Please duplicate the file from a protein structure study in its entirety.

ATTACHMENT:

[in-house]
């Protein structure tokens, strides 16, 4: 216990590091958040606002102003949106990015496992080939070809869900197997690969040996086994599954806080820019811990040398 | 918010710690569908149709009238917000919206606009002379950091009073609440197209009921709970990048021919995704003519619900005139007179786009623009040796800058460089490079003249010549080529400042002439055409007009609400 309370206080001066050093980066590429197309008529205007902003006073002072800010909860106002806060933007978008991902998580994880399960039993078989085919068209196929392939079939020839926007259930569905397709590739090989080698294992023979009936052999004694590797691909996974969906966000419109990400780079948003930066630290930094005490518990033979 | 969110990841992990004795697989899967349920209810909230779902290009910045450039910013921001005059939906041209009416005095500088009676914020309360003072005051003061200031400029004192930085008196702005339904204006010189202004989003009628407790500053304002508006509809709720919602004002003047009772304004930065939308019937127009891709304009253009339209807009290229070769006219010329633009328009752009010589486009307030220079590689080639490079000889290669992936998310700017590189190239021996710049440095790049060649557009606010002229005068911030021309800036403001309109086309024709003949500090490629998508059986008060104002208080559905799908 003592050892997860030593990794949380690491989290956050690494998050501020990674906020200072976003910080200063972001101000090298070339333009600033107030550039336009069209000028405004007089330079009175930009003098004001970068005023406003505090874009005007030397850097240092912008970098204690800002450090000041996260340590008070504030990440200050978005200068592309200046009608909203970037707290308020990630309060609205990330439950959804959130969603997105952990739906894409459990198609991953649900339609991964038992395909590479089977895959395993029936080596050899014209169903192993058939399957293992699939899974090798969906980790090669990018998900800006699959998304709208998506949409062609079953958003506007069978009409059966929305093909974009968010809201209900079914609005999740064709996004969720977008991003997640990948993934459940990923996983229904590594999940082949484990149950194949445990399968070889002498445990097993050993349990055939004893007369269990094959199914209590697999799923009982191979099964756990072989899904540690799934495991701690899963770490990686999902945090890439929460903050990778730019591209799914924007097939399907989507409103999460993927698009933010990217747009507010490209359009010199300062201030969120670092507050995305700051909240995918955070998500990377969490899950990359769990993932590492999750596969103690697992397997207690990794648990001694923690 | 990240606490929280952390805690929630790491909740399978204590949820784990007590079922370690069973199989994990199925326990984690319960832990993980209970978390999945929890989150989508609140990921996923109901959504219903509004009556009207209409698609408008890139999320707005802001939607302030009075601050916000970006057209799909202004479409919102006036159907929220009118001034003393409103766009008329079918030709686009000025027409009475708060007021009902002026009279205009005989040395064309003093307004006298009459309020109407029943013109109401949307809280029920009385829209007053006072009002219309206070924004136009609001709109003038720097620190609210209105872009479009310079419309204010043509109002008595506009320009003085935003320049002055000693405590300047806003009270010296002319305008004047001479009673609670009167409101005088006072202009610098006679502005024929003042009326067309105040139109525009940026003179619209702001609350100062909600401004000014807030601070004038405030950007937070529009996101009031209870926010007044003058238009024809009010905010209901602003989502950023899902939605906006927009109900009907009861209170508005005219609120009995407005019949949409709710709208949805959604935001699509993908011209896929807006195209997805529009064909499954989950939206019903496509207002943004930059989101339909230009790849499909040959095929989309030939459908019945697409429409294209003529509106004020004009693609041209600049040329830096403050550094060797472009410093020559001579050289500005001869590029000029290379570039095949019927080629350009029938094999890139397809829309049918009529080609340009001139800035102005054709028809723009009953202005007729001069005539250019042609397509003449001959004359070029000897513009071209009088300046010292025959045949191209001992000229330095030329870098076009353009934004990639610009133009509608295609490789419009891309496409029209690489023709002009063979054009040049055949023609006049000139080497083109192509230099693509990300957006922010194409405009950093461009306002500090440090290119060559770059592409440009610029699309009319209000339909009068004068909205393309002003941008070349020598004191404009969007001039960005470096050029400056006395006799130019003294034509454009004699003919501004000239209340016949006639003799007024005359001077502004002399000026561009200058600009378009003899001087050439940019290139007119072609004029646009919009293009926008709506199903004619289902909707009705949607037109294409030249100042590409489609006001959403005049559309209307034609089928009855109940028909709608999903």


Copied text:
[in-house]
């Protein structure tokens, strides 16, 4: 216990590091958040606002102003949106990015496992080939070809869900197997690969040996086994599954806080820019811990040398 | 918010710690569908149709009238917000919206606009002379950091009073609440197209009921709970990048021919995704003519619900005139007179786009623009040796800058460089490079003249010549080529400042002439055409007009609400 309370206080001066050093980066590429197309008529205007902003006073002072800010909860106002806060933007978008991902998580994880399960039993078989085919068209196929392939079939020839926007259930569905397709590739090989080698294992023979009936052999004694590797691909996974969906966000419109990400780079948003930066630290930094005490518990033979 | 969110990841992990004795697989899967349920209810909230779902290009910045450039910013921001005059939906041209009416005095500088009676914020309360003072005051003061200031400029004192930085008196702005339904204006010189202004989003009628407790500053304002508006509809709720919602004002003047009772304004930065939308019937127009891709304009253009339209807009290229070769006219010329633009328009752009010589486009307030220079590689080639490079000889290669992936998310700017590189190239021996710049440095790049060649557009606010002229005068911030021309800036403001309109086309024709003949500090490629998508059986008060104002208080559905799908 003592050892997860030593990794949380690491989290956050690494998050501020990674906020200072976003910080200063972001101000090298070339333009600033107030550039336009069209000028405004007089330079009175930009003098004001970068005023406003505090874009005007030397850097240092912008970098204690800002450090000041996260340590008070504030990440200050978005200068592309200046009608909203970037707290308020990630309060609205990330439950959804959130969603997105952990739906894409459990198609991953649900339609991964038992395909590479089977895959395993029936080596050899014209169903192993058939399957293992699939899974090798969906980790090669990018998900800006699959998304709208998506949409062609079953958003506007069978009409059966929305093909974009968010809201209900079914609005999740064709996004969720977008991003997640990948993934459940990923996983229904590594999940082949484990149950194949445990399968070889002498445990097993050993349990055939004893007369269990094959199914209590697999799923009982191979099964756990072989899904540690799934495991701690899963770490990686999902945090890439929460903050990778730019591209799914924007097939399907989507409103999460993927698009933010990217747009507010490209359009010199300062201030969120670092507050995305700051909240995918955070998500990377969490899950990359769990993932590492999750596969103690697992397997207690990794648990001694923690 | 990240606490929280952390805690929630790491909740399978204590949820784990007590079922370690069973199989994990199925326990984690319960832990993980209970978390999945929890989150989508609140990921996923109901959504219903509004009556009207209409698609408008890139999320707005802001939607302030009075601050916000970006057209799909202004479409919102006036159907929220009118001034003393409103766009008329079918030709686009000025027409009475708060007021009902002026009279205009005989040395064309003093307004006298009459309020109407029943013109109401949307809280029920009385829209007053006072009002219309206070924004136009609001709109003038720097620190609210209105872009479009310079419309204010043509109002008595506009320009003085935003320049002055000693405590300047806003009270010296002319305008004047001479009673609670009167409101005088006072202009610098006679502005024929003042009326067309105040139109525009940026003179619209702001609350100062909600401004000014807030601070004038405030950007937070529009996101009031209870926010007044003058238009024809009010905010209901602003989502950023899902939605906006927009109900009907009861209170508005005219609120009995407005019949949409709710709208949805959604935001699509993908011209896929807006195209997805529009064909499954989950939206019903496509207002943004930059989101339909230009790849499909040959095929989309030939459908019945697409429409294209003529509106004020004009693609041209600049040329830096403050550094060797472009410093020559001579050289500005001869590029000029290379570039095949019927080629350009029938094999890139397809829309049918009529080609340009001139800035102005054709028809723009009953202005007729001069005539250019042609397509003449001959004359070029000897513009071209009088300046010292025959045949191209001992000229330095030329870098076009353009934004990639610009133009509608295609490789419009891309496409029209690489023709002009063979054009040049055949023609006049000139080497083109192509230099693509990300957006922010194409405009950093461009306002500090440090290119060559770059592409440009610029699309009319209000339909009068004068909205393309002003941008070349020598004191404009969007001039960005470096050029400056006395006799130019003294034509454009004699003919501004000239209340016949006639003799007024005359001077502004002399000026561009200058600009378009003899001087050439940019290139007119072609004029646009919009293009926008709506199903004619289902909707009705949607037109294409030249100042590409489609006001959403005049559309209307034609089928009855109940028909709608999903």